From behind 1 green

Time to start talking about the golf course – the above photo is taken from behind 1 green. The short par 4 opener plays into a quartering wind and has a significant ridge that dictates the strategy from the tee. If you play down the left side of the fairway you can have a fun putt from 50 yards out. The large green is a big target - note lighter colored sand, and it is filled with subtle breaks. There are no mounds anywhere near the putting surface. If you are too aggressive you may find your ball over the back – it is hard to judge from the photo, but trust me it is a tough spot to recover from. The green size was inspired by the large opening green at Jasper Park by the great Stanley Thompson. It gives the recreational player a little extra putting practice.

Thursday, July 19, 2007

Oyster Stew

Wolf Point Club is on the coast, and we luckily have nearby access to all the oyster shells we could ever need. We have no cart paths on the course. We do have a few high traffic areas - near bridges and the cart barn - where we’ve started to place some oyster fills. They look nice and fit the setting very well.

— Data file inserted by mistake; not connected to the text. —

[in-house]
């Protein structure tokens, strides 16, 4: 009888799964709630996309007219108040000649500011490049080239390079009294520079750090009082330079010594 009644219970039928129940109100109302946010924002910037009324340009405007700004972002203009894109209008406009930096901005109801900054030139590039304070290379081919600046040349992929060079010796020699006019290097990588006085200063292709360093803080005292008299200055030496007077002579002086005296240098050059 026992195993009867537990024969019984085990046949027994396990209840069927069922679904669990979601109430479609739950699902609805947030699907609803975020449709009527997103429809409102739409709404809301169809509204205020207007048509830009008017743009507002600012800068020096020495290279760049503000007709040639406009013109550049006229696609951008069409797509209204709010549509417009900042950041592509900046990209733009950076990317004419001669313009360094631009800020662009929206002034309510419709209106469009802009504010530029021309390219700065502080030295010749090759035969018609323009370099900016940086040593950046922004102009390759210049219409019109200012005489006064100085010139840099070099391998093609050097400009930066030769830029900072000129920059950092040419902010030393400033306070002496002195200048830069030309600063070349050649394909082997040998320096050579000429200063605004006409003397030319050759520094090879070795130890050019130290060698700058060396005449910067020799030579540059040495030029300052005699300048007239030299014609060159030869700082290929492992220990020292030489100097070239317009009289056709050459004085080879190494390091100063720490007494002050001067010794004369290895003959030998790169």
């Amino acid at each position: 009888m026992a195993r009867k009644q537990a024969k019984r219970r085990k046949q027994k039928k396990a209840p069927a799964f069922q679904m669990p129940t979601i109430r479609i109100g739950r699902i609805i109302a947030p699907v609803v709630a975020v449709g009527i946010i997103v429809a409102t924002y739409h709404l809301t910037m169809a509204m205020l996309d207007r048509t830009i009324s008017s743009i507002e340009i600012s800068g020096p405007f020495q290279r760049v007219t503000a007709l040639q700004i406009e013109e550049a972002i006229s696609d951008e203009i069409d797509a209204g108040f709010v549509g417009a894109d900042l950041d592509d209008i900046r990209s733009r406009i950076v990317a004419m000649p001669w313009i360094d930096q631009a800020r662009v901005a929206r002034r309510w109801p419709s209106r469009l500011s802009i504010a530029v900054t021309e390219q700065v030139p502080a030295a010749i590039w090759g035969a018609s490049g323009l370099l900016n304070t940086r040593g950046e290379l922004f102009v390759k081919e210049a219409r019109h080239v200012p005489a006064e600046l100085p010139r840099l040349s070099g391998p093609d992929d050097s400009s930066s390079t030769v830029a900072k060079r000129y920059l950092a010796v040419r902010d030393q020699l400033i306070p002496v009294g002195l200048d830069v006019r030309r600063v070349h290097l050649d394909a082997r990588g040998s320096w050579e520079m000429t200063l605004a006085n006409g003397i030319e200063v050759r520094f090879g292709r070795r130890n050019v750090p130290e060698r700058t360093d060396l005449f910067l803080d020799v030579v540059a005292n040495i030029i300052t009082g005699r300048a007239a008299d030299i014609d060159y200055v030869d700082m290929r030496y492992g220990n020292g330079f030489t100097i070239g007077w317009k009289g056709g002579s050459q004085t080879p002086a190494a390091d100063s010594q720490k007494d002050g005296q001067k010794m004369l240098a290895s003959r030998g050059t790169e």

Enjoy Carnoustie.

Wednesday, July 18, 2007

Well, well, well

To wrap the irrigation system in a nice little blog bundle, I thought I’d show where the water comes from. The above photo is of the drill rig digging the water well. It is pretty deep and a pretty big pipe, and we sure didn’t need it to fill the lake – as it won’t stop raining.

I was on site today and the finish work that was completed recently is outstanding. It has the crew all very excited about the course - they won't stop hitting balls around the maintenance area. I didn't think to take a picture of them today - they were grinning from ear to ear. I'll get one for the blog next next time.

Tuesday, July 17, 2007

Irrigation Lift Off

I have to admit, I was more than pleased to see the first sprinklers working in action. There are an awful lot of details and a lot of work that makes the system function. Don (pictured) and I designed the system together. He has extensive experience with irrigation systems and what the end user needs and wants. It is a decoder system – no satellites to create a visual distraction on the expansive open areas. Don is standing in the approach area of 1 green. Note the extensive use of containment mounding… :) The 10th hole is on the other side of the lake. There are some very large nice live oaks in the background that 11 & 12 wrap around. The black pipes are unfinished basins.